The Digital Classroom Marisa Constantindes 'From Curation to Creation

As my DELTA tutor in Athens, Marisa is responsible for me even writing a blog ! She always encouraged us to create a PLN and be active on-line and use different digital assets in our classrooms. This was a great presentation on how to organise all these ideas and assets ! How to......

  • Diigo – bookmark by groups/follow people by tags.EAP..then tag useful blogs etc.
  • Aplanet – – teachers’ networks.
  • You tube – group favourite videos.
  • – collect and save content but only on 5 boards.
  • Pinterest – no limit of boards and able to follow others and share.
  • Lessonpaths – help to create and share lesson ideas – collaborate with other teachers
  • Using Blooms Taxonomy – HOTS – Higher Order Thinking Skills to create/evaluate/apply.
  • Seanbanville lessons for reading challenges.

The  Observed Classroom Cecila Lemos 'Making Observations a Teacher's Best Friend'

Cecilia was motivated by Penny Ur’s IATEFL presentation in 2013- see blog notes here:

Some good points also here:

The main problems were regarding Summative observations - fear/pressure/the threat of evaluation and the use of formative observations as a tool for professional development. Cecilia's main points were:

  •  Summative Observations by DOS/Managers need to discuss the observation beforehand and establish goals of the teacher.
  • More than one observation should be carried out – make the first one a video and discuss class dynamics.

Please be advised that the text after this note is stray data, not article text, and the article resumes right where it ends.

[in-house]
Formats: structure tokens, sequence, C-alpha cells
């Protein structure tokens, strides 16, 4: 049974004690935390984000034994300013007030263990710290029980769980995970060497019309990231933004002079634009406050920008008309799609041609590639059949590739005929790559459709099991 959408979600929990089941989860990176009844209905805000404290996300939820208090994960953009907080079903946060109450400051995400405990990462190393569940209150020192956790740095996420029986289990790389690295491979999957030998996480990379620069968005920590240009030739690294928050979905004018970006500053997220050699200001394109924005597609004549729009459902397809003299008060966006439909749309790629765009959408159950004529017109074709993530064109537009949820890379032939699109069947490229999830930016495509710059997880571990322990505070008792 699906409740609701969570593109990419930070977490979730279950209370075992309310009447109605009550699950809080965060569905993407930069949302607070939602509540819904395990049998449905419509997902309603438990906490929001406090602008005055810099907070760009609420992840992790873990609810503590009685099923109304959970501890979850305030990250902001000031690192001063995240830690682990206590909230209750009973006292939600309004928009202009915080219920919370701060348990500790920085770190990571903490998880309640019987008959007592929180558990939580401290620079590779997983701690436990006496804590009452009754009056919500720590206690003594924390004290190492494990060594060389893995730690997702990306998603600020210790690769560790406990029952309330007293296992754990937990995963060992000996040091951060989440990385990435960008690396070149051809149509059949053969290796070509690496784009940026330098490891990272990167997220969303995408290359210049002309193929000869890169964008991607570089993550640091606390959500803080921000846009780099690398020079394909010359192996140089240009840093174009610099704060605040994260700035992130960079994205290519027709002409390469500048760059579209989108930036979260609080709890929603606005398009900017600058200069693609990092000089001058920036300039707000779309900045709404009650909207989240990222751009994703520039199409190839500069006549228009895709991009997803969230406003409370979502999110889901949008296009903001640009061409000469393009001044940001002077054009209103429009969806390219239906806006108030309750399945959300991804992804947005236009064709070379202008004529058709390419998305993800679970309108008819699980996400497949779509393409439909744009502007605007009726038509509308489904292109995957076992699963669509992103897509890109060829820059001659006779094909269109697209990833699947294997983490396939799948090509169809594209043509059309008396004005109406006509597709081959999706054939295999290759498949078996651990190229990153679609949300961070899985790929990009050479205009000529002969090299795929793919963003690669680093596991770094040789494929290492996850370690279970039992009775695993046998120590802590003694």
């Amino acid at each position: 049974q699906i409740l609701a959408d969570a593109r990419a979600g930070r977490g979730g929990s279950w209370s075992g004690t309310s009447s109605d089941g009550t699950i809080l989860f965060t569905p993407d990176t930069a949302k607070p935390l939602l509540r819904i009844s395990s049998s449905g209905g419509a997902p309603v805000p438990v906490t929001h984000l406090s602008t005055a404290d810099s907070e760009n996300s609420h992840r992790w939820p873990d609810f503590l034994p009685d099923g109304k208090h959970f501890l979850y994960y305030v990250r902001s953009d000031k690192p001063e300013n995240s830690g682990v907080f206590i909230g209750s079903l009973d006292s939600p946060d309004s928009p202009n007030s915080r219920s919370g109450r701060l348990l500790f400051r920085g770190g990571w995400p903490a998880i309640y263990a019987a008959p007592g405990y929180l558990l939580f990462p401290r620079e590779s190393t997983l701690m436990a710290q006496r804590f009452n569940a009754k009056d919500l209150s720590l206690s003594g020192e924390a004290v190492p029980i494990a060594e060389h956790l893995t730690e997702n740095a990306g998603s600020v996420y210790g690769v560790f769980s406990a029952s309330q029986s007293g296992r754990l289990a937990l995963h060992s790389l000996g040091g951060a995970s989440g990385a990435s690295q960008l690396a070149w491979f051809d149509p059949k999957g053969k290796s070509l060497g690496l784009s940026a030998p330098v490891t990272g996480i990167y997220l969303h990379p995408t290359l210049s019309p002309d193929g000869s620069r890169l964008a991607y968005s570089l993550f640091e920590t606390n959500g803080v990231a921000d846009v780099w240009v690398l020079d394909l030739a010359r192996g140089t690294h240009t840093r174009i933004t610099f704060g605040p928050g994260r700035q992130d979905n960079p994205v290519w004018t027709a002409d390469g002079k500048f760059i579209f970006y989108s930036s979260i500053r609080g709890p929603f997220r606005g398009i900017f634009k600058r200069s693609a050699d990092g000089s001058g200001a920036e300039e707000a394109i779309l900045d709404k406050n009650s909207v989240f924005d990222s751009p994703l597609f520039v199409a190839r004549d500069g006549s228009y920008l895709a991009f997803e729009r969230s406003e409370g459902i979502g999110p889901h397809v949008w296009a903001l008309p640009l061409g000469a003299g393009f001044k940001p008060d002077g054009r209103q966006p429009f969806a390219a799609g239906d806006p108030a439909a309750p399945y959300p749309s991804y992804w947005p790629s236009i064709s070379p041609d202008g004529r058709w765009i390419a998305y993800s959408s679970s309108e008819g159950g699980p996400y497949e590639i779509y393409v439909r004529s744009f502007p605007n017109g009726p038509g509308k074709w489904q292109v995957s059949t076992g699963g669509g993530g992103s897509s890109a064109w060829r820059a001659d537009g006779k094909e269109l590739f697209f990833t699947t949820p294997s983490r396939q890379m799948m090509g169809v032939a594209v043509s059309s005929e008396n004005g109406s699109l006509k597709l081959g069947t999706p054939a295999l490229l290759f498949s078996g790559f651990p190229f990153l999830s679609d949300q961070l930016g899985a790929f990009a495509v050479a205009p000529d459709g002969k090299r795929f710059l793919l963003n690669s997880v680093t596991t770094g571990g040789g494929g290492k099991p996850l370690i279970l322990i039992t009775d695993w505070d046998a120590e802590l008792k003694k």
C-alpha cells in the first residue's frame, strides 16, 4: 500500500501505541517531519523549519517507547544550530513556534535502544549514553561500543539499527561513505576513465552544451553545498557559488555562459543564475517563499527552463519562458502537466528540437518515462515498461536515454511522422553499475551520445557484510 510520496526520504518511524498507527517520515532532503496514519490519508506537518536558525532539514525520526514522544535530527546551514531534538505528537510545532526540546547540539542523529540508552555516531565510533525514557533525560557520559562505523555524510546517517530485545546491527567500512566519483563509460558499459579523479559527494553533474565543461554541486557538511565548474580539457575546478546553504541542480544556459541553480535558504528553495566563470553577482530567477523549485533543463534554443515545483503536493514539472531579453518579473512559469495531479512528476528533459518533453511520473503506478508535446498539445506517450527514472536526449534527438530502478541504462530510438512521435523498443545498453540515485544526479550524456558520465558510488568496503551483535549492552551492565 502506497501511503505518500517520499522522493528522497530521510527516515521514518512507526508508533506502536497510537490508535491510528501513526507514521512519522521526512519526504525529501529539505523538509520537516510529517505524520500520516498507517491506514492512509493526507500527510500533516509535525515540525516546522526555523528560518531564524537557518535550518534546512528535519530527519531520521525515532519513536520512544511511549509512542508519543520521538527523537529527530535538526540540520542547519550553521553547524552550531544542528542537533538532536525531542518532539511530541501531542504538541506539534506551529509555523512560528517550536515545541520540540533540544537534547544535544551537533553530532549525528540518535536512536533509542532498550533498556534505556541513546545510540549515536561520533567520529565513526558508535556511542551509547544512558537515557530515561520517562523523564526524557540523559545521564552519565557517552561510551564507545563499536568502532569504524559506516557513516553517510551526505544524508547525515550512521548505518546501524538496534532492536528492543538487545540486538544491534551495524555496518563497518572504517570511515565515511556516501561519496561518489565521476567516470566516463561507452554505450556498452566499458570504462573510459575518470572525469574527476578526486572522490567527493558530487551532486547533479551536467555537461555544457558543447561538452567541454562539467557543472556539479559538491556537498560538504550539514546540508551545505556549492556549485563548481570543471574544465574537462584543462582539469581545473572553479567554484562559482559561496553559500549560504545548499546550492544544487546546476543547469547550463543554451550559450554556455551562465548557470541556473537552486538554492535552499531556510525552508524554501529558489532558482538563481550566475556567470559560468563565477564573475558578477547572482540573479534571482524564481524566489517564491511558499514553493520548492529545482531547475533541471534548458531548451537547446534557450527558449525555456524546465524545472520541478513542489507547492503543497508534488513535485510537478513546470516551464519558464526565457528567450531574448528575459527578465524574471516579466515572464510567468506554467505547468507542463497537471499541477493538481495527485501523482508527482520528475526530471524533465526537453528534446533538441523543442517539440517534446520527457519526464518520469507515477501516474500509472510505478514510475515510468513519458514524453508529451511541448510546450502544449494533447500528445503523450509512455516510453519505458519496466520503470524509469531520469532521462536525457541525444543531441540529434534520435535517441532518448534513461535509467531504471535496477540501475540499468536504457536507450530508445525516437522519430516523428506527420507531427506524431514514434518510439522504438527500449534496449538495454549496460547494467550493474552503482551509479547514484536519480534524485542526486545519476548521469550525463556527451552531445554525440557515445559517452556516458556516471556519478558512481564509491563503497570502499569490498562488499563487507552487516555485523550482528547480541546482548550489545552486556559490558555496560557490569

• A great technique taken from the DELTA and one I totally agree with is self- reflection. T sits and writes down notes ASAP after the lesson and then discusses with DOS.
  • Buffet table approach to observations – write down points that the  T wants to be observed on.
  • Do not cover everything – just 3 or 4 points.
  • Formative observations are to develop – could be peer but teachers are not always honest with each other as colleagues.
  • Peer observations should be to develop the observer not the observed!
  • Create a ladder of feedback : Clarify – elaborate/explain

                                                              Value – strong/good points/innovative
                                                              Concerns – worried about..
                                                              Suggest and thank ! – could do..thank for enhancing                                                                                                                              teaching!

  • Define criteria and statements check list – mark it together.

ü       For more ideas see Cecilia’s blog:

Sunday, May 25, 2014

TEFL experiences has relocated and changed the experience !

A few life changes have meant that I haven't written on my blog for a long time. This was wrong because I should have been sharing with my friends and colleagues these changes as life passed by....because they were all part of an experience - a TEFL experience. However, it was a very personal experience and one where I had to consider my family before my professional life.

So, to cut a long story short.I relocated to Leicester from my beloved Greece last July. My children arrived in August and started  a new life in England. We had a few teething problems with schools, further education and lack of friends but we are now enjoying our new life and the experience of living in a country which promotes opportunities, multiculturalism, diversity and culture as an every day occurrence.